Are you getting ready to jump into some much-needed summer art-making time? Are you interested in flipping some of your lessons but aren’t sure how to make time to do so?
Why not do double duty and document the various stages of your own art-making processes? Even documenting just one summer project can give you valuable instructional resources to guide future student work.
Here are 2 great ideas to get you started.
1. Document Your Sketching and Brainstorming Process
As artists, we often like to sketch out ideas to help visualize and experiment. Sketches can be loosely constructed and experimental or highly-detailed and in color. Documenting your own sketching process can expose students to the different strategies, mistakes, and directions of your own artistic process.
Through a slideshow of photos or a short video, students will be able to compare the differences between your sketches and the final piece. Seeing the early development process can give students more confidence to experiment and take risks while encouraging them to take their drafting seriously.
The beauty of documenting these processes is that they don’t have to relate directly to what you’re doing in the classroom. A general slideshow or video about sketching or brainstorming could work for almost any project in your art room.
2. Document Your Process Start to Finish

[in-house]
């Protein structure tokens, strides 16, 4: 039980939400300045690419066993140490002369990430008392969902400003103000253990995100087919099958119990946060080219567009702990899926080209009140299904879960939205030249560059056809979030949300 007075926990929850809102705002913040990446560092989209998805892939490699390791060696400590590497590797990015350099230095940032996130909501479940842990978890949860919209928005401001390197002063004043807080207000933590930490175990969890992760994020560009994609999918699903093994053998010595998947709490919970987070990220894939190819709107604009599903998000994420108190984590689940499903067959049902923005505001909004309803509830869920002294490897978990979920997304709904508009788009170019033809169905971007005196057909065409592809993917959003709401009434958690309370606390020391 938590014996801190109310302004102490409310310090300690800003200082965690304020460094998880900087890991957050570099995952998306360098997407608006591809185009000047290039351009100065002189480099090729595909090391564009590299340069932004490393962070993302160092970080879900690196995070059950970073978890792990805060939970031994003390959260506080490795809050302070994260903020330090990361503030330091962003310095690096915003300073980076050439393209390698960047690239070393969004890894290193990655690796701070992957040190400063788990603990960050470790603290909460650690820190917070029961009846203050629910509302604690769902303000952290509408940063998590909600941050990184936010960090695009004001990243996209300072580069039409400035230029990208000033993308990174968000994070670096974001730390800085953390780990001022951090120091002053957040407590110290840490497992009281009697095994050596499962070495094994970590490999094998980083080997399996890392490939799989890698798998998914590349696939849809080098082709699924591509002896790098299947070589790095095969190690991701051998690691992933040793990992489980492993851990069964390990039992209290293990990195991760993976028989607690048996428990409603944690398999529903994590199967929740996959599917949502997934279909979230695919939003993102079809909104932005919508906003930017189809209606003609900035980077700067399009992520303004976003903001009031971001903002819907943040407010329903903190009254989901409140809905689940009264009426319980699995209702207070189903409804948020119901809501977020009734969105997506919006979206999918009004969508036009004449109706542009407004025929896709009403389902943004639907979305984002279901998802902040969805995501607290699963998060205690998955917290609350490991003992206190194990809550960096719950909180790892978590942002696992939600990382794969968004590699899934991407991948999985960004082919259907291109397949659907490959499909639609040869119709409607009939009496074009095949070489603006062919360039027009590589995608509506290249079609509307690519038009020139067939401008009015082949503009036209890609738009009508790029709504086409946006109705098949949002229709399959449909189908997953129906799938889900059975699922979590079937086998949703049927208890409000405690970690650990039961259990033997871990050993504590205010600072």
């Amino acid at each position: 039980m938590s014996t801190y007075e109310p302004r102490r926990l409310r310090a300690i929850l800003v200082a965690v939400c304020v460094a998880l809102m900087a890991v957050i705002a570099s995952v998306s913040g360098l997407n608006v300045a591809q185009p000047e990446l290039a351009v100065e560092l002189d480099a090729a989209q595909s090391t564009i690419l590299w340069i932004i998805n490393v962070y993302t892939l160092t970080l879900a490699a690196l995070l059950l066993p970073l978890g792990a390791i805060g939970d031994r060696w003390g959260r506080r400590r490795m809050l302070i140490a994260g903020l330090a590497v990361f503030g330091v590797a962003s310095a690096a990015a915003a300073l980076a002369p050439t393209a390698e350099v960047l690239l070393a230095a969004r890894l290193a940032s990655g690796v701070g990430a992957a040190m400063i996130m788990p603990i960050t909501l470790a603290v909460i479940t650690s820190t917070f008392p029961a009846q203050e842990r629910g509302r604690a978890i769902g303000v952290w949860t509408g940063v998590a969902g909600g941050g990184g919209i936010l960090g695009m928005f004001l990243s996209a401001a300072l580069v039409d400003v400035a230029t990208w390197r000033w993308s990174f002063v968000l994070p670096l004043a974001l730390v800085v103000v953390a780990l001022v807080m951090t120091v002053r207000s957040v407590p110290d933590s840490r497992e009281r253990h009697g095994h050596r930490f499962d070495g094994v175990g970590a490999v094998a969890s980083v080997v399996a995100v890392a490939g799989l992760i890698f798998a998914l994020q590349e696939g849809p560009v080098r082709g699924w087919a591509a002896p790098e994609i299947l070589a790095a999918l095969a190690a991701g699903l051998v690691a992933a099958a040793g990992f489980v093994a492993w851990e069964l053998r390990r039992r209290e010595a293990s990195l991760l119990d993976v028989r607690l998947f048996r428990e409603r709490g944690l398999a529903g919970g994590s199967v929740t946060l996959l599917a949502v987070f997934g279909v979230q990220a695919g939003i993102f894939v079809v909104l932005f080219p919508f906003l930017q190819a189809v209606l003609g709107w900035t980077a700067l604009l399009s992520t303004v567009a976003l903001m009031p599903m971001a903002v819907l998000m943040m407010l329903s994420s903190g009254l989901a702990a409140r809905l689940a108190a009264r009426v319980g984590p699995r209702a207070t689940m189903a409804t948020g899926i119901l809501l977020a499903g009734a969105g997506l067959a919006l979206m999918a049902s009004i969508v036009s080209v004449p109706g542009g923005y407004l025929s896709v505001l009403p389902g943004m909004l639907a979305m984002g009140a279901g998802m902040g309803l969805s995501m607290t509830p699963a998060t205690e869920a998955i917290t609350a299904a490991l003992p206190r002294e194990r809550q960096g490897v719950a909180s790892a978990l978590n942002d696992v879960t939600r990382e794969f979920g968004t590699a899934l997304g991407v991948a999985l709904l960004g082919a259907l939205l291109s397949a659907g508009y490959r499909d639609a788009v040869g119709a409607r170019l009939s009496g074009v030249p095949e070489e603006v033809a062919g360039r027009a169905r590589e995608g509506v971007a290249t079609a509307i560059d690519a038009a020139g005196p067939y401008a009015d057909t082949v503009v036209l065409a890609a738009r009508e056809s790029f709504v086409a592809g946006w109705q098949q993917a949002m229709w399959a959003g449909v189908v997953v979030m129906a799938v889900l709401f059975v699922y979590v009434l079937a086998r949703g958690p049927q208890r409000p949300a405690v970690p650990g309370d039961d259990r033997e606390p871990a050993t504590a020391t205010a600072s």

How do you introduce artistic techniques to students? Do you replicate multiple demonstrations each class period, having to work extra hard when absent students come back the following day? One method I love to use is to make an instructional slideshow.
First, photograph the different stages of your art-making process. Then create a slideshow in your favorite presentation format (Keynote, PowerPoint, Prezi, etc.). Put this on a computer device with a projector and you have a step-by-step visual coach.
After introducing a slideshow with the whole class, individuals can further access this resource as needed and absent students can catch up the following day. This approach allows for more time to reach students with the most needs.
Instead of a slideshow, you might also consider making a short video like the one I made below about blending colors using the wet into wet technique.
Again, the beauty here is that if you are doing an acrylic painting for yourself this summer, you can use the instructional slideshow you create to introduce almost any painting project in your art room. Plus, your students will get to see you, their teacher, at work on a real-life project. Not only is the presentation informational, it’s also inspirational.
If you’re looking for even more ways to make your own art and teaching tools at the same time, be sure to join me for the Summer 2016 Art Ed Now Conference. My presentation is titled The Ultimate Multitasking: Creating Your Own Art and Instructional Resources Simultaneously. Find out even more ways to document your own art-making processes and hear why I think teacher examples are a great teaching tool. Hope to see you there!
What questions do you have about making instructional resources using your own art practice?
What are some of your instructional resources that are the most successful with students?
Magazine articles and podcasts are opinions of professional education contributors and do not necessarily represent the position of the Art of Education University (AOEU) or its academic offerings. Contributors use terms in the way they are most often talked about in the scope of their educational experiences.